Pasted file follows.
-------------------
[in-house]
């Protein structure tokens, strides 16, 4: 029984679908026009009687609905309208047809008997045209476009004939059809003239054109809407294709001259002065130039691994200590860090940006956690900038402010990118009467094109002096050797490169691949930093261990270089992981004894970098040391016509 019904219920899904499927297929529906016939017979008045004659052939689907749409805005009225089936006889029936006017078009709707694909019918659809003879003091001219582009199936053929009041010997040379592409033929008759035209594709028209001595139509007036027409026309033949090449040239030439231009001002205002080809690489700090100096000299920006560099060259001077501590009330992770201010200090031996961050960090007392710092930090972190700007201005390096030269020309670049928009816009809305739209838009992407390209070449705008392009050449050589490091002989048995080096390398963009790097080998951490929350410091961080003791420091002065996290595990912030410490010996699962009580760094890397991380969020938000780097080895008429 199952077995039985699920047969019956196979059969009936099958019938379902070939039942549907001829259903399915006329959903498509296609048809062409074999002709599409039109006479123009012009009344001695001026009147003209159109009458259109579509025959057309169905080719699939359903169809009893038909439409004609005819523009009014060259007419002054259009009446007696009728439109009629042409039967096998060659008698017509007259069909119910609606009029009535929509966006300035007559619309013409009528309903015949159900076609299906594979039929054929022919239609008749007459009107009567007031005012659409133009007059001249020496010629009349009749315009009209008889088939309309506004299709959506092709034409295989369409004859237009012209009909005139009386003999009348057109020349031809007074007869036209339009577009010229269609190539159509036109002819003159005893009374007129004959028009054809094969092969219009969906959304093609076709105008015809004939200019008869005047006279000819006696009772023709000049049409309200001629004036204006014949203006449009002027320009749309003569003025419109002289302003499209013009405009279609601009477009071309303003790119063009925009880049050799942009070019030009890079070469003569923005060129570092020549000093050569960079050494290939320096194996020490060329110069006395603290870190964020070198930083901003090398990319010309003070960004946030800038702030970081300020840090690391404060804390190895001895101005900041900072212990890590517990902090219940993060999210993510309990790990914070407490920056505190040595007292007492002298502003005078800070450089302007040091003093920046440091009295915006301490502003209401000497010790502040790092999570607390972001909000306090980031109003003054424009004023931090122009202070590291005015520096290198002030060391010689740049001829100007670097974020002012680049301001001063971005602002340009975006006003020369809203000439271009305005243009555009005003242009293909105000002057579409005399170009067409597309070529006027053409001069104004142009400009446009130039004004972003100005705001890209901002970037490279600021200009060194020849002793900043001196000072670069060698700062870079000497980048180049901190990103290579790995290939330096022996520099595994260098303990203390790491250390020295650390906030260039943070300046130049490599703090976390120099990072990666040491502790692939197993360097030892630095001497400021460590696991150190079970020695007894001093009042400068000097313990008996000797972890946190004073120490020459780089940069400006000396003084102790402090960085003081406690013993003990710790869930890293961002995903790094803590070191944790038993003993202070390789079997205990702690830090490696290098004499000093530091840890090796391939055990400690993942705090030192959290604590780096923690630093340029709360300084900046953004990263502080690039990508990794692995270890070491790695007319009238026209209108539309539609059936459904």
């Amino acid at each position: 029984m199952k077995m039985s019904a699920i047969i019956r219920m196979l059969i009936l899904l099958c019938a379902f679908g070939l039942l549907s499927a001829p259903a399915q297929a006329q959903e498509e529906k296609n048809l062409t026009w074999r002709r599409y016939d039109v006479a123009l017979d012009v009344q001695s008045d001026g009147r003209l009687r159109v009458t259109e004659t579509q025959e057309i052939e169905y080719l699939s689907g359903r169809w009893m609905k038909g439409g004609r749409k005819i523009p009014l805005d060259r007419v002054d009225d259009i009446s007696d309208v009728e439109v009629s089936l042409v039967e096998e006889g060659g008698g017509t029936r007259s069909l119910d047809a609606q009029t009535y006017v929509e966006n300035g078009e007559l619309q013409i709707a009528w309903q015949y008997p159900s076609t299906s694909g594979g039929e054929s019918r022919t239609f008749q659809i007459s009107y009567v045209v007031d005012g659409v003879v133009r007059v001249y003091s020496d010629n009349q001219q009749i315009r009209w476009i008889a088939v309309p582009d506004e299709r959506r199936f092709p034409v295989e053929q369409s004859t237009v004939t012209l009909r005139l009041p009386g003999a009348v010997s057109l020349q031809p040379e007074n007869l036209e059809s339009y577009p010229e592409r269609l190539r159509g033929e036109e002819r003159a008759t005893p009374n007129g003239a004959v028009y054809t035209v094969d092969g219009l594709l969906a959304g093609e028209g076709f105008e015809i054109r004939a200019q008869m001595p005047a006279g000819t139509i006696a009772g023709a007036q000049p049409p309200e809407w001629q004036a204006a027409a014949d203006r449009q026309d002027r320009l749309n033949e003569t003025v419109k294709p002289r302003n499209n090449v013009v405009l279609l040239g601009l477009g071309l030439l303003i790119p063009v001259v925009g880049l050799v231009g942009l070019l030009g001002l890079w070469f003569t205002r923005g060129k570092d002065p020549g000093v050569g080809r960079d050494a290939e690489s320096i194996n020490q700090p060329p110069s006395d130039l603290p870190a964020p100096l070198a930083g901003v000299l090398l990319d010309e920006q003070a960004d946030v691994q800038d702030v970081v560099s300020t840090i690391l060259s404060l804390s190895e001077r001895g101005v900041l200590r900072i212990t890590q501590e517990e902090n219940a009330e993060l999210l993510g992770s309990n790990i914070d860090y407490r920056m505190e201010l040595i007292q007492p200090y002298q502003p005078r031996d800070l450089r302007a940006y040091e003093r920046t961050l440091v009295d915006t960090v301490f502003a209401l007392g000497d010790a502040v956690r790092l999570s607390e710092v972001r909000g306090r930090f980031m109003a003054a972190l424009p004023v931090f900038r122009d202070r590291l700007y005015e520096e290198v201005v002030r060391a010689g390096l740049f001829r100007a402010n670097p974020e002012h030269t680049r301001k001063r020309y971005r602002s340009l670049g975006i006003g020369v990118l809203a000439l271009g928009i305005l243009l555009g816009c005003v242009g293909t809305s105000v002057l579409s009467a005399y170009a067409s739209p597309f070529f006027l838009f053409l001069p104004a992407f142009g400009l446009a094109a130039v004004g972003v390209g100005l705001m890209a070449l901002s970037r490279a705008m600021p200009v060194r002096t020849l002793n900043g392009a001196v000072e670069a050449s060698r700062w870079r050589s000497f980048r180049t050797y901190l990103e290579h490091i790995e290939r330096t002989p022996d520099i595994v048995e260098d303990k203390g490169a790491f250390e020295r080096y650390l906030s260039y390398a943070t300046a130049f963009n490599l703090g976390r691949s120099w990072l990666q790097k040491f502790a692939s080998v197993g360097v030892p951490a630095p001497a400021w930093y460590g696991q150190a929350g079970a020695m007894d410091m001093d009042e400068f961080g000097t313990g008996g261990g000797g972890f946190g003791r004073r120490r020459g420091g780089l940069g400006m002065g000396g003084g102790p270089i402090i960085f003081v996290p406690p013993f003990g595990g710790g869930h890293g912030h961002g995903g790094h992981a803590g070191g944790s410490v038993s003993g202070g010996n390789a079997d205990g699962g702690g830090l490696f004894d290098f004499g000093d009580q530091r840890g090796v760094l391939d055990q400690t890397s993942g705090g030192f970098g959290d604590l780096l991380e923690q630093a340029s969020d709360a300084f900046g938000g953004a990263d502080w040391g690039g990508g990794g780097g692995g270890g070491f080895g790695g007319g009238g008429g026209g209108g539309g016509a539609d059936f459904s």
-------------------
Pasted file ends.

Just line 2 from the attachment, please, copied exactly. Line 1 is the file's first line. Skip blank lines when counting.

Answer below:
């Protein structure tokens, strides 16, 4: 029984679908026009009687609905309208047809008997045209476009004939059809003239054109809407294709001259002065130039691994200590860090940006956690900038402010990118009467094109002096050797490169691949930093261990270089992981004894970098040391016509 019904219920899904499927297929529906016939017979008045004659052939689907749409805005009225089936006889029936006017078009709707694909019918659809003879003091001219582009199936053929009041010997040379592409033929008759035209594709028209001595139509007036027409026309033949090449040239030439231009001002205002080809690489700090100096000299920006560099060259001077501590009330992770201010200090031996961050960090007392710092930090972190700007201005390096030269020309670049928009816009809305739209838009992407390209070449705008392009050449050589490091002989048995080096390398963009790097080998951490929350410091961080003791420091002065996290595990912030410490010996699962009580760094890397991380969020938000780097080895008429 199952077995039985699920047969019956196979059969009936099958019938379902070939039942549907001829259903399915006329959903498509296609048809062409074999002709599409039109006479123009012009009344001695001026009147003209159109009458259109579509025959057309169905080719699939359903169809009893038909439409004609005819523009009014060259007419002054259009009446007696009728439109009629042409039967096998060659008698017509007259069909119910609606009029009535929509966006300035007559619309013409009528309903015949159900076609299906594979039929054929022919239609008749007459009107009567007031005012659409133009007059001249020496010629009349009749315009009209008889088939309309506004299709959506092709034409295989369409004859237009012209009909005139009386003999009348057109020349031809007074007869036209339009577009010229269609190539159509036109002819003159005893009374007129004959028009054809094969092969219009969906959304093609076709105008015809004939200019008869005047006279000819006696009772023709000049049409309200001629004036204006014949203006449009002027320009749309003569003025419109002289302003499209013009405009279609601009477009071309303003790119063009925009880049050799942009070019030009890079070469003569923005060129570092020549000093050569960079050494290939320096194996020490060329110069006395603290870190964020070198930083901003090398990319010309003070960004946030800038702030970081300020840090690391404060804390190895001895101005900041900072212990890590517990902090219940993060999210993510309990790990914070407490920056505190040595007292007492002298502003005078800070450089302007040091003093920046440091009295915006301490502003209401000497010790502040790092999570607390972001909000306090980031109003003054424009004023931090122009202070590291005015520096290198002030060391010689740049001829100007670097974020002012680049301001001063971005602002340009975006006003020369809203000439271009305005243009555009005003242009293909105000002057579409005399170009067409597309070529006027053409001069104004142009400009446009130039004004972003100005705001890209901002970037490279600021200009060194020849002793900043001196000072670069060698700062870079000497980048180049901190990103290579790995290939330096022996520099595994260098303990203390790491250390020295650390906030260039943070300046130049490599703090976390120099990072990666040491502790692939197993360097030892630095001497400021460590696991150190079970020695007894001093009042400068000097313990008996000797972890946190004073120490020459780089940069400006000396003084102790402090960085003081406690013993003990710790869930890293961002995903790094803590070191944790038993003993202070390789079997205990702690830090490696290098004499000093530091840890090796391939055990400690993942705090030192959290604590780096923690630093340029709360300084900046953004990263502080690039990508990794692995270890070491790695007319009238026209209108539309539609059936459904």